Verdicts are expected later today in the trial of 224 suspects relating to the failed coup in Turkey three years ago.
The defendants include high profile military figures such as the former military aide to President Erdogan and former head of Air Forces.
The suspects are accused of killing civilians and security officials in a coup that saw the death of 265 people just short of three years ago. Prosecutors are asking for hundreds of life sentences for the murder of civilians and plotting to kill the president.
The trial, which began more than two years ago, has been held inside a courtroom within a prison complex in the capital, Ankara.
In July 2016 the Turkish military staged a coup d'etat in a protest against corruption in Turkey's government.
The military claimed to have taken back the country in the name of democratic order, which was not being fulfilled by the ruling government. The group asserted at the time of the coup that Turkey would not be ruled by a "peace council." The ruling government however, said that the coup was organised by a just minority group within the military.
Encouraged by President Erdogan, thousands of citizens took to the streets in support of the government.
Senior military figures denounced the coup several hours after it began. It quickly became clear that the uprising was failing.
After government forces had quashed the rebels, the Prime Minister said that nearly 3,000 military personnel were detained.
Since the coup
After the uprising, the Turkish government seized the opportunity to change the constitution to give more power to the president. Erdogan and his supporters argued that Turkey's extensive history of coups rendered a stronger ruling core necessary. The constitutional change passed by a very close majority of 51%.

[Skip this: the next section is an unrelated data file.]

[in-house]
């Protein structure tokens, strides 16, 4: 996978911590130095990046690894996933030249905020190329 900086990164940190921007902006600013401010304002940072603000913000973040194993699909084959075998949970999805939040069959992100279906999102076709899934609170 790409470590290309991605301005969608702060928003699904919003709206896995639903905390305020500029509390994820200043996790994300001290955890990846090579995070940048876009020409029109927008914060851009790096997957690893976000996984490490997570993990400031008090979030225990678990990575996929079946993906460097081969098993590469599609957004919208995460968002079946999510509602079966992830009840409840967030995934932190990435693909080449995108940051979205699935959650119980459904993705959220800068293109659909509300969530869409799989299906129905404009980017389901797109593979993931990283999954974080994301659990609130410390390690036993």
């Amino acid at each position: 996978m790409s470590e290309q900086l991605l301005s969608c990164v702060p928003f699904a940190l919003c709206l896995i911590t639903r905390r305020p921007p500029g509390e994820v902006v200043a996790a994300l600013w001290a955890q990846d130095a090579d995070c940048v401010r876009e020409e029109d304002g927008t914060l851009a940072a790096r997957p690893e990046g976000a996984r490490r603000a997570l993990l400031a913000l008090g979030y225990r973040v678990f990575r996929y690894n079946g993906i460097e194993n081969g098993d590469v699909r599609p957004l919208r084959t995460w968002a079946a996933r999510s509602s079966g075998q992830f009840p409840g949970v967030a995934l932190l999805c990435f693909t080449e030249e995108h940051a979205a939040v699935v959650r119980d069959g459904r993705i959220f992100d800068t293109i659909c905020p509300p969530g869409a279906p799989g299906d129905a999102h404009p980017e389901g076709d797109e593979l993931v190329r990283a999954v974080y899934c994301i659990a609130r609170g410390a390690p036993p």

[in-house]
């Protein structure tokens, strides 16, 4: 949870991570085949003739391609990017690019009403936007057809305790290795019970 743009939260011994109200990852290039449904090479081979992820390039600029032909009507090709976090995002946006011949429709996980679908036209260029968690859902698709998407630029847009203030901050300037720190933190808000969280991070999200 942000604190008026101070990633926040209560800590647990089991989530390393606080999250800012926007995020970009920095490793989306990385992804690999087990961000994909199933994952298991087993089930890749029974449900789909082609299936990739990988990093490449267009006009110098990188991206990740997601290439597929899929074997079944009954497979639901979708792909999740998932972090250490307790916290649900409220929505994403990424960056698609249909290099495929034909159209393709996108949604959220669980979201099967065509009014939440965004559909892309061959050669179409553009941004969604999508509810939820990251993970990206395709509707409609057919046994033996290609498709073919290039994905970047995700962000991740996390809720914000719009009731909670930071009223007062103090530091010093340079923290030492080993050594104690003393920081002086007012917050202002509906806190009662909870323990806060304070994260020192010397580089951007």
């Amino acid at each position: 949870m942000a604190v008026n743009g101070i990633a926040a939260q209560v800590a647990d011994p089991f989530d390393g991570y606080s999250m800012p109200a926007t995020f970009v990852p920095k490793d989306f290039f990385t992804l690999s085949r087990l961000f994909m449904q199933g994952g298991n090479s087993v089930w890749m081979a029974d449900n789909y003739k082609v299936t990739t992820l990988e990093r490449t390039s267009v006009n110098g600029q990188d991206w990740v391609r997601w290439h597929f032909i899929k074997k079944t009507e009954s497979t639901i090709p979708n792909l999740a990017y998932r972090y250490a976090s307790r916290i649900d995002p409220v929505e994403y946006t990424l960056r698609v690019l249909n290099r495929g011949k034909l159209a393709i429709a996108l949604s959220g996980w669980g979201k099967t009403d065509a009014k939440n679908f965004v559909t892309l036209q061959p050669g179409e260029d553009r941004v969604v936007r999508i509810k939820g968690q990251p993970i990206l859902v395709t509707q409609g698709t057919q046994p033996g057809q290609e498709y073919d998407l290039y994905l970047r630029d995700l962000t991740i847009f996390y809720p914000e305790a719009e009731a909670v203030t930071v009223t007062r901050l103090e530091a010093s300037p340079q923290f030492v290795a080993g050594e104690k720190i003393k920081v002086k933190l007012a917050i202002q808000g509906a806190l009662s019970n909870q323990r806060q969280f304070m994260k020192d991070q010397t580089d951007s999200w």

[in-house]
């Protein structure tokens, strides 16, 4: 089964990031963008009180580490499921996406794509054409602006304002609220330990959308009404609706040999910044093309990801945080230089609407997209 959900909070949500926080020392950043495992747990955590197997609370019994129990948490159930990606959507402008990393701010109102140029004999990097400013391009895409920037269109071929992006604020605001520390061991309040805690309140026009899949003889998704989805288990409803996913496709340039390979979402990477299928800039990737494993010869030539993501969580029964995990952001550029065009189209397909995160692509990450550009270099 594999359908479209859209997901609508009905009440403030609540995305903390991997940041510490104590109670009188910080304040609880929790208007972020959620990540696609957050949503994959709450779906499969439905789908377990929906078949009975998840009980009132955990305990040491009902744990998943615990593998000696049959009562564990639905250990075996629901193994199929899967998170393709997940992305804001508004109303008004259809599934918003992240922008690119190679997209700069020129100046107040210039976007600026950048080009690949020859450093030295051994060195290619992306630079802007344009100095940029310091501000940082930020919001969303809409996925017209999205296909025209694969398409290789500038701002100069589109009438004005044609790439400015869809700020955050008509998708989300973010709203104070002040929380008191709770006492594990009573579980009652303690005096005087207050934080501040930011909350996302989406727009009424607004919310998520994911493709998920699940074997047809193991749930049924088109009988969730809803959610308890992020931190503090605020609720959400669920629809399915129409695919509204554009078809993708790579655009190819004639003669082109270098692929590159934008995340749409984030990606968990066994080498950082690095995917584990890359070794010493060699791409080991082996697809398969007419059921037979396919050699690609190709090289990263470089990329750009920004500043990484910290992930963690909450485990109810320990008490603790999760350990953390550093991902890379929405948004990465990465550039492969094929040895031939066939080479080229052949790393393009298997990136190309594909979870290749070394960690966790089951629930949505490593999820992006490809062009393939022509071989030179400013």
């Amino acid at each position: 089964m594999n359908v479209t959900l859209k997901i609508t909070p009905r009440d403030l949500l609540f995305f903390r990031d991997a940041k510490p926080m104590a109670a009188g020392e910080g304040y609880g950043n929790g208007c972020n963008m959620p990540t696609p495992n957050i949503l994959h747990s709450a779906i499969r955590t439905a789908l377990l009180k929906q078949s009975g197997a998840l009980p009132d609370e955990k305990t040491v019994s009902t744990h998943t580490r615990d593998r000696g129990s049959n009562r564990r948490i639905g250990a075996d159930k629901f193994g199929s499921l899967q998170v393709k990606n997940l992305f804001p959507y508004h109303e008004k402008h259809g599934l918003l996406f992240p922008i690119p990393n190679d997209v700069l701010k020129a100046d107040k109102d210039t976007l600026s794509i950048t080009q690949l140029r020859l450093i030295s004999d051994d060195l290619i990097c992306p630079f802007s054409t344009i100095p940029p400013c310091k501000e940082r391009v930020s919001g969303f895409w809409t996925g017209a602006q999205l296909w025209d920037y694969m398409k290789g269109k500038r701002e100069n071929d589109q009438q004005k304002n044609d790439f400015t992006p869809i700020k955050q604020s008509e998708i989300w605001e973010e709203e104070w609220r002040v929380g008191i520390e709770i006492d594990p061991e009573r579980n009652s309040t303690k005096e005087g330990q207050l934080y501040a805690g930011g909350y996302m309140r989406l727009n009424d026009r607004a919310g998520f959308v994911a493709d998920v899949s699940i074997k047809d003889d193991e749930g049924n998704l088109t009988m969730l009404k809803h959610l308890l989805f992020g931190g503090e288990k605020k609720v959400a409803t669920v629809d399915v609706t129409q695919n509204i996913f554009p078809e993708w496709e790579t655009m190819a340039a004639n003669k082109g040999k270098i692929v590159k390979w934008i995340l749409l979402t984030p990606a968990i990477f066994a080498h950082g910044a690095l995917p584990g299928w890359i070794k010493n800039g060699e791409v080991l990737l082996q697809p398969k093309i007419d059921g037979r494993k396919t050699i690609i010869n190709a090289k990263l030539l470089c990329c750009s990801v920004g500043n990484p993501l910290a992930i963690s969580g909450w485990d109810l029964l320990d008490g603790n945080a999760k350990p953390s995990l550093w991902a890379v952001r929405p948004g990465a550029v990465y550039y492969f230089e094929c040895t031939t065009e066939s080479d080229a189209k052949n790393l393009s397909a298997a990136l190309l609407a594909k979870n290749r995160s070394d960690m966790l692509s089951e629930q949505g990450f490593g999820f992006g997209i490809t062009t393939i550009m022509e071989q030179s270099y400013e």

These changes were planned to come into effect after the March 2019 elections. The results of these elections however, were scrapped after Erdogan's ruling party lost to the primary opposition. This election, which Erdogan described as a "matter of survival for Turkey" was the first time Erdogan's AK Party had lost an election in over two decades.
Istanbul is set to return to the polls again on Sunday however for Istanbul's mayoral elections.
President Erdogan has taken serious measures in an attempt to win voters.
"We can't hand our Istanbul to these liars," he announced from atop a bus on Tuesday.
Erdogan has aligned the opposition's mayoral candidate Ekrem Imamoglu with the instigators of the 2016 coup during his campaign.
The elections on Sunday will prove pivotal in determining if Erdogan's iron grip on Turkey still holds. The loss of these elections would further embarrass the strongman leader after his party annulled the March results.
Furthermore, the success of these elections would entail the AKP to reap rewards sown by the party to strengthen the power of the executive following the 2016 coup.